Out of the playoffs? Here’s five players to stash for 2018
Most of you that are out of contention in your favorite dynasty league have probably moved onto football. But you’ll be missing a big opportunity if that’s the case. The owners who are still alive may have dropped players who aren’t contributing now in order to make a run at a championship. Some of those players are the perfect pieces to stash on your team to be better come Opening Day next season. Here’s a look at five of those guys (I’ve just had to guess that they will be available in many leagues based off of ownership information on CBS, as dynasty leagues can vary widely in scope).
Ketel Marte (ARI), SS
Can you believe that this guy is still just 23? It seems like ages ago that he was supposed to take the Seattle shortstop job and run with it. Now imagine, what if he could come in next year and seize a starting spot in the much friendlier hitter’s ballpark that is Arizona? He could be a boon for your fantasy team and still not have reached his prime.
Marte never projected to hit for a ton of power, but he’s a switch hitter with speed and solid bat control from both sides. In a hitter’s ballpark and a division that sees him play another chunk of games at Coors Field, there’s no reason he can’t hit upwards of .290 with a full season’s worth of at-bats. He’ll steal 30 bags too, and the Arizona lineup is potent enough to drive him in if he can snag a spot near the top. Sure, there are a ton of options to play up the middle for the Diamondbacks, but why not snag the 23-year-old guy who still has some upside to reach?
Phil Ervin (CIN), OF
Ervin came onto the scene hot after being drafted out of Samford in 2013. His early performance led to a preseason prospect rank of no. 63 by Baseball Prospectus before the 2014 season. Since then, he hasn’t been ranked by any service, though. But he made the majors for the first time this year, and even homered in a few games.
He’s 24, older than Marte (which shows you how young Marte really is), and he hasn’t been the biggest producer since bursting onto the scene with a combined .331 average at two levels in his draft year. But he has exhibited double-digit homer pop and stolen 30 bags in three separate seasons. If he can hit .250, he can contribute if the Reds give him the chance. Ervin, like Marte, is a post-hype sleeper that any team out of it for this year should take a stab at for next year.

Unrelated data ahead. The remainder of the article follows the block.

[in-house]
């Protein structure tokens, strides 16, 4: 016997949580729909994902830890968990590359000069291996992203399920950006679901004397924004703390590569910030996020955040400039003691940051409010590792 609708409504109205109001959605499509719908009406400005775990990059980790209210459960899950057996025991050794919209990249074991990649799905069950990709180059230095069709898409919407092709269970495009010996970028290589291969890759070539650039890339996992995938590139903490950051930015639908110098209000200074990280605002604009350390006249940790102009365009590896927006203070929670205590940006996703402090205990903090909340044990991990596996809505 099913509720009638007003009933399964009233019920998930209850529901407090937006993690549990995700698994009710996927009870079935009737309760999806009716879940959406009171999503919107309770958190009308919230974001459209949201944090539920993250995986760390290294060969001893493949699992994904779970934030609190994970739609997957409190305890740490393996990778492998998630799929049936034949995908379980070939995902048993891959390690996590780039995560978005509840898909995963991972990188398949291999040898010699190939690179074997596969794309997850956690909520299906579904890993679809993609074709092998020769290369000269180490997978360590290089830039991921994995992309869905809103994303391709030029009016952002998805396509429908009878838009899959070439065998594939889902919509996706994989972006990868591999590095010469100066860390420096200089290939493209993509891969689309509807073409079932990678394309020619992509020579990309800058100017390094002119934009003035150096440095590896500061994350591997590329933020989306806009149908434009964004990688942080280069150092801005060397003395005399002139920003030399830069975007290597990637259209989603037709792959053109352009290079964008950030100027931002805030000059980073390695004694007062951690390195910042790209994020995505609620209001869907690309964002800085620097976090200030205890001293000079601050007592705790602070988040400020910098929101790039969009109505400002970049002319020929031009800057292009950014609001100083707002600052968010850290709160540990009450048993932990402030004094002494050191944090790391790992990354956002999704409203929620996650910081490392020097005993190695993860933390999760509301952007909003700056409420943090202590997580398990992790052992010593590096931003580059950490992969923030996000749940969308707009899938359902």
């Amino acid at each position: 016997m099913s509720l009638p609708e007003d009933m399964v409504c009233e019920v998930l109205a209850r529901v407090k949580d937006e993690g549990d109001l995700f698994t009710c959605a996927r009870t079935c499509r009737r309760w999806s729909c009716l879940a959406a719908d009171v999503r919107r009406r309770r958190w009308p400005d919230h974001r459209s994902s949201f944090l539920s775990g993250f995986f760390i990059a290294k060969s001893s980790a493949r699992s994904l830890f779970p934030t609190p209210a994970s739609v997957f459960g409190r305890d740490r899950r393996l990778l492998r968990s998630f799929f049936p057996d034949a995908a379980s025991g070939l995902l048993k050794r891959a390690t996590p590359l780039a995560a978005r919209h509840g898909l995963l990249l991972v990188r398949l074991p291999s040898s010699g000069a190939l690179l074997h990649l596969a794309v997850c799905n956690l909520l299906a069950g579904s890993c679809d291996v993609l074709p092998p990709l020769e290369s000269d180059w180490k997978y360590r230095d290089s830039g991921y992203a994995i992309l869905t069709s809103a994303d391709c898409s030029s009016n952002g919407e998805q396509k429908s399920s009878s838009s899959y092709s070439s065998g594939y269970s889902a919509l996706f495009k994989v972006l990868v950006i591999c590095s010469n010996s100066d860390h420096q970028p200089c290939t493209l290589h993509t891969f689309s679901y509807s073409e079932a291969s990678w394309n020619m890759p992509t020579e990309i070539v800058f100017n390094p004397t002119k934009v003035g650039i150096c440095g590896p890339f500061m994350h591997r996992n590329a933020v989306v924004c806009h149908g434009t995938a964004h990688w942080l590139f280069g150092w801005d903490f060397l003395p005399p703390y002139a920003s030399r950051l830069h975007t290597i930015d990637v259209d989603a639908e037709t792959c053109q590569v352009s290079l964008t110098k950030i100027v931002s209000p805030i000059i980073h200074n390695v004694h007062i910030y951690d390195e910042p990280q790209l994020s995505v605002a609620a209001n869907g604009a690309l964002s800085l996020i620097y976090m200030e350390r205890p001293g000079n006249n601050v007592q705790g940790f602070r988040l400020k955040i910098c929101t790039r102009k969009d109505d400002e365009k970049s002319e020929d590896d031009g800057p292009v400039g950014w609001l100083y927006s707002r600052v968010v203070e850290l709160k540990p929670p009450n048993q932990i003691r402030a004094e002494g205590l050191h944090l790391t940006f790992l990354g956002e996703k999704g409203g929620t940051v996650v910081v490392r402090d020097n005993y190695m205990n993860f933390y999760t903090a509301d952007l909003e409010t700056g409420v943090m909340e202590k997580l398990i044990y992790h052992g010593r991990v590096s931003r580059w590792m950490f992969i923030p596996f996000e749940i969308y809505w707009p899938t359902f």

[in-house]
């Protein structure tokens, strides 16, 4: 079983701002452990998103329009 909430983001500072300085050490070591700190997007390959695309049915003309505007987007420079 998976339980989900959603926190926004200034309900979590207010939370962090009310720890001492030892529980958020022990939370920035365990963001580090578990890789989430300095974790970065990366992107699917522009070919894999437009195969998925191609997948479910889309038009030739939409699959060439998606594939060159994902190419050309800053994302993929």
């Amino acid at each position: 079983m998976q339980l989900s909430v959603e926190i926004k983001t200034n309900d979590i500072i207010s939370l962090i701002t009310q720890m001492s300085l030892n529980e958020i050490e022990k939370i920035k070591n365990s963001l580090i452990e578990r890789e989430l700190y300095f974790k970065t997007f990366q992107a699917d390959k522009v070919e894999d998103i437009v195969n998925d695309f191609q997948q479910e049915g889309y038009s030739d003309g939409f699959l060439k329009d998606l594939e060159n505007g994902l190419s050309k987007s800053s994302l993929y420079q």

Jorge Bonifacio (KC), OF
Bonifacio is probably more widely owned than either of the first two names on this list, something attributable to his early success upon his initial promotion. But since Melky Cabrera was acquired at the trade deadline by Kansas City, Emilio’s younger brother has mostly been limited to starts against left-handers, restricting his present value.
The power and hit tools have always been there for Bonifacio. The body-type remains a bit of a concern, but his young legs move well enough for now for him to be a competent corner outfielder, meaning he should get an opportunity at playing time next year. Someday, maybe as soon as next season, Bonifacio should hit .280 with 20-25 home runs. Make sure he does it on your team.
Jorge Soler (KC), OF
Another Kansas City corner outfielder, Soler might be one of the more frustrating outcomes in baseball in recent memory. When he was signed from Cuba by the Cubs, the expectation was that at least his bat was All-Star caliber. But he seemingly has forgotten how to hit after making decent first impressions in Chicago. KC traded its closer, Wade Davis, for Soler in the offseason, but between struggles at the dish and injuries, the slugger has hardly contributed.
Whenever I watch Soler hit, he looks like a good hitter. He gets his hands through the ball (although he falls into slumps when he decides to pull off early) and he’s an athletically gifted young man. The Royals will certainly give him a fresh shot in Spring Training next year. The All-Star caliber bat is still in there somewhere, waiting to be unlocked.
Daniel Mengden (OAK), SP
I’m a sucker for Daniel Mengden, and it all starts with the mustache. But it doesn’t end there. He works his fastball up into the mid-90s, compliments it with an impressive breaking ball, and he even dabbles in an effective changeup and slider. He’s struggled to find consistent success at the big-league level, be it because of controls or being homer-prone. I just can’t believe he won’t figure it out.
Mengden was an inconsequential prospect his first few years in the minors, but broke out in 2015 and carried that breakout into 2016. That suggests, that among other things, he knows how to make adjustments and will make them again. In a cavernous ballpark that greatly favors pitchers, Mengden would be lined up for success if he could just permanently seize an Oakland